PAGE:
Can I Qualify for Disability Benefits with Cancer?

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Cancer and its treatments can make even the simplest activities of daily living difficult or impossible. But you don’t have to battle the disease alone; experienced legal counsel from Arkansas social security disability attorney Ken Kieklak can help you obtain benefits.

Cancer can lead to signs and symptoms that make working impossible including:

  • An unexpected weight loss – If you have experienced a weight loss of ten pounds or more that cannot be explained, you should consult with a medical professional immediately. Pancreatic, stomach, esophageal, and lung cancer are those most likely to cause an unexplained weight loss.
  • Fatigue – Can be described as extreme tiredness that is not improved after resting. In cancers where internal bleeding occurs, like stomach and colon cancer, the fatigue can be caused by the blood loss.
  • Fever – A fever is a common sign of certain cancers like leukemia or lymphoma however it can also indicate that the cancer has metastasized, or spread, to a different part of the body.
  • Pain – Bone cancer or a tumor may cause unexplained pain. A headache that does not go away or respond to treatment can be a sign of a brain tumor. Similarly lower back pain can be caused by colon or rectal cancer.

However these are only some of the symptoms directly caused by the disease. Unfortunately the treatments for cancer can also cause debilitating nausea, vomiting, fatigue, hair loss, anemia, sexual side effects, anxiety and depression.

Working with an experienced social security disability attorney, like Ken Kieklak, can eliminate much of the stress, anxiety, and work associated with an application for disability benefits. Let us handle the legal side of things so that you can focus on your recovery.

Can I qualify for SSD benefits in Arkansas?

If you apply for Social Security Disability (SSD) benefits in Arkansas, you must have a sufficient work history. This is because unlike the Supplemental Security Income (SSI) program, SSD is an insurance program to which workers contribute.  To qualify for SSD you must have sufficient work credits for the age at which you became disabled and unable to work. Older workers require greater more work credits than younger workers. If you also apply for SSI benefits with cancer, there is no work requirement but you must have limited income or resources as defined by the SSA.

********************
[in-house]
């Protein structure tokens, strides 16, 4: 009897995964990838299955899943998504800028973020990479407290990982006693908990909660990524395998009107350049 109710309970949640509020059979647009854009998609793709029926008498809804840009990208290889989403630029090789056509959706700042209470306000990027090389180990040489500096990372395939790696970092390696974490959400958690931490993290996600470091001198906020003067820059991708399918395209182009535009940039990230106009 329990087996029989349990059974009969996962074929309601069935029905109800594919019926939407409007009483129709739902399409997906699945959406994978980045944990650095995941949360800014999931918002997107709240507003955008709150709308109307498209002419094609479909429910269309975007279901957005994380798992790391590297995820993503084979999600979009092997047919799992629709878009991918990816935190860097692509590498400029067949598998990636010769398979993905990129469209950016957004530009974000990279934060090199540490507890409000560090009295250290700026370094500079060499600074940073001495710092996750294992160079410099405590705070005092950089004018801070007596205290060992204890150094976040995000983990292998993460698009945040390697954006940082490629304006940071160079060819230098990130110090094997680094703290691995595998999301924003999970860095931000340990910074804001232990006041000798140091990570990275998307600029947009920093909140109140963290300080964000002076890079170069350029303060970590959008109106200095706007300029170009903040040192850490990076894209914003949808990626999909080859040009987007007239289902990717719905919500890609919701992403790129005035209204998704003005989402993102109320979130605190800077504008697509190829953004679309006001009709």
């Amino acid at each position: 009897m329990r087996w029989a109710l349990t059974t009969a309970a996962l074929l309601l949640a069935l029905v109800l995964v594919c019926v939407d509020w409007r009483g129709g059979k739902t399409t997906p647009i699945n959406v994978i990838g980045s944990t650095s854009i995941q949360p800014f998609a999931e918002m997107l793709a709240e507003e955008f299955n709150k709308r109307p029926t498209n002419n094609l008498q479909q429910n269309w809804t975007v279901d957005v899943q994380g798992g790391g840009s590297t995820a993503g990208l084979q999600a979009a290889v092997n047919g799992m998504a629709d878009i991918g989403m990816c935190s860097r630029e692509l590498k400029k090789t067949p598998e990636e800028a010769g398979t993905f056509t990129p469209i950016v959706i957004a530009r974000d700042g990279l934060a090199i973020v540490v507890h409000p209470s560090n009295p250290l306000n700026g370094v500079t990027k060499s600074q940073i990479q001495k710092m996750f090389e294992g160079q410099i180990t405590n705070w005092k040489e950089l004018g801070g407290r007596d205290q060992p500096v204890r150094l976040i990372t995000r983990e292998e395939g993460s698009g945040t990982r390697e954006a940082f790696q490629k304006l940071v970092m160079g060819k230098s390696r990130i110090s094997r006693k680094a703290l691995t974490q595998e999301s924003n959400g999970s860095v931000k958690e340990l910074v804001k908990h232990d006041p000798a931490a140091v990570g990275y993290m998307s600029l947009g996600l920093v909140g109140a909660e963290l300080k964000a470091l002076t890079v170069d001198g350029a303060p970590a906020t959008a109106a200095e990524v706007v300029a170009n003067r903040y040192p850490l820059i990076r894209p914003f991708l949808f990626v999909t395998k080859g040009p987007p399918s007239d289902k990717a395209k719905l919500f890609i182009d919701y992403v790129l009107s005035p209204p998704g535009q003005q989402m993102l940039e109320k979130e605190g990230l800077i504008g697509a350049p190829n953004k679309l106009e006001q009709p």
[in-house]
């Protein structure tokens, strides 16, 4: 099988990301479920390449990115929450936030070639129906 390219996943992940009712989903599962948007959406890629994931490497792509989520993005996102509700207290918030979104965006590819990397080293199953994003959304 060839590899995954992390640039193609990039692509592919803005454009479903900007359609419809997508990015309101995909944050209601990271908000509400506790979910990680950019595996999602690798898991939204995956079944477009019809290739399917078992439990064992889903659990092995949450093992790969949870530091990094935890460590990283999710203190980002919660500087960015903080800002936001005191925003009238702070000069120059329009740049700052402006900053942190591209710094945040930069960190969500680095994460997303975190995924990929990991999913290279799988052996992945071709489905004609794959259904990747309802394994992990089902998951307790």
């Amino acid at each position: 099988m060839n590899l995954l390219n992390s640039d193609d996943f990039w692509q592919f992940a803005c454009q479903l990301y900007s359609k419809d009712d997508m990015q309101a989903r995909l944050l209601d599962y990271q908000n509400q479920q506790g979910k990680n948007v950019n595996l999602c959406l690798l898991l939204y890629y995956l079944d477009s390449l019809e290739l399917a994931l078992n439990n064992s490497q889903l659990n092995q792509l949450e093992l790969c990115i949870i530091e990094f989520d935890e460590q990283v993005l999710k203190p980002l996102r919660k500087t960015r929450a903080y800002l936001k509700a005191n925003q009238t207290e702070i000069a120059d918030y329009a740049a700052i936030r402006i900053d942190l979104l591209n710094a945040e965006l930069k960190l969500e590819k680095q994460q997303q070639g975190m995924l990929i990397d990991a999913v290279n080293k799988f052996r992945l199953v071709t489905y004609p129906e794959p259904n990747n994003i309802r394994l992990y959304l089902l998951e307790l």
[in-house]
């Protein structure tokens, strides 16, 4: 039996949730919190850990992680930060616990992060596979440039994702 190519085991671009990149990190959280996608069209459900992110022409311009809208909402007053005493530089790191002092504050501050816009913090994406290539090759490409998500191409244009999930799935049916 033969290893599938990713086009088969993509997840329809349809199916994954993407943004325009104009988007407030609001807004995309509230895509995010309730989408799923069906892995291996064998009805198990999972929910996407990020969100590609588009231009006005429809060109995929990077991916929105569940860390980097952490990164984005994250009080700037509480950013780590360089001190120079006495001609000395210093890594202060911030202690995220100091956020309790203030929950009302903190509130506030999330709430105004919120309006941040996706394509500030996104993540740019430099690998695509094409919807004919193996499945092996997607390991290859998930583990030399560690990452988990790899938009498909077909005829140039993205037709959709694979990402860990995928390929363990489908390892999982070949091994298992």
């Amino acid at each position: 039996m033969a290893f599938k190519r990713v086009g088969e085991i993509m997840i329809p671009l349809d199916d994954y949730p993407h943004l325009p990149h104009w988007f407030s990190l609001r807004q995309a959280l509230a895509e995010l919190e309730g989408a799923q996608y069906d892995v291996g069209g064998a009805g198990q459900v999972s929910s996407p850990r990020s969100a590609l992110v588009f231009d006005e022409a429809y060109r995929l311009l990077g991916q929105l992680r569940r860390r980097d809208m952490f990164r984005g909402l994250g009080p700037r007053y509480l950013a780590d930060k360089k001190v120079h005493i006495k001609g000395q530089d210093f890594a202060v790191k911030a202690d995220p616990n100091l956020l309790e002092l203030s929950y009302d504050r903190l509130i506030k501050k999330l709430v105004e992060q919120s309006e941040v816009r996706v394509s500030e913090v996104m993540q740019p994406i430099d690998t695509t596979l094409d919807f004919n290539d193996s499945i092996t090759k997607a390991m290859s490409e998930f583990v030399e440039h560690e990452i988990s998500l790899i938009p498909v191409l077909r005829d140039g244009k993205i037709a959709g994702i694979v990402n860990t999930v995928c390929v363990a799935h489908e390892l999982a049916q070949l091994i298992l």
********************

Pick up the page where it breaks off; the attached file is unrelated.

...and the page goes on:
How Will the Social Security Administration Evaluate my Cancer?

If you can meet the initial work and/or income requirements, the process will proceed to the SSA’s 5-step sequential evaluation. For children a 3- step sequential process is employed. The first step of the process is concerned with whether you are currently working. If your 2014 monthly income, referred to as substantial gainful activity (SGA) by the SSA, is greater than $1,070, you will not qualify for disability benefits on account of your income.

At the second stage of the sequential process the claims examiner determines whether your impairment is considered severe. As the SSA defines it, a severe impairment is one that imposes some limitation on the things that you are able to do. Impairments that cause no limitations are not considered to be serious by the SSA. If your condition is severe, you proceed to the third step of the analysis.

The third step determines if your condition is one that the SSA recognizes as severe. If your condition is contained within the SSA’s Listed Conditions then you automatically qualify for Social Security. Many types of cancer are contained within the Social Security Administration’s section 13.00 covering malignant neoplastic diseases. Listed cancer-related conditions include:

  • Lymphona (Listing 13.05)
  • T-Cell Lymphoma (Listing 13.06)
  • Thyroid cancer (Listing 13.09)
  • Breast cancer (Listing 13.10)
  • Brain and spinal tumors (Listing 13.13)
  • Lung cancer (Listing 13.14)
  • Pancreas cancer (13.20)
  • Bladder cancer (13.22)
  • Prostate cancer (Listing 13.24)

While the particular requirements vary among the types of cancer conditions, an experienced social security disability lawyer can explain the requirements for each condition in more detail after understanding your circumstances. Furthermore, even if your type of cancer or impairment is not listed you can still qualify for disability benefits provided that the condition is medically equal to a listed condition.

Steps 4 and 5 focus on what work your are able to do despite your impairment and if there are available jobs that you could perform, respectively. If you are unable to do past work and no alternate work is available, then you qualify for Social Security benefits.

Attorney Ken Kieklak has represented hard-working Arkansans who have become injured and unable to work for 20 years. For your free and confidential Social Security benefits consultation, call (479) 251-7767 or go online.

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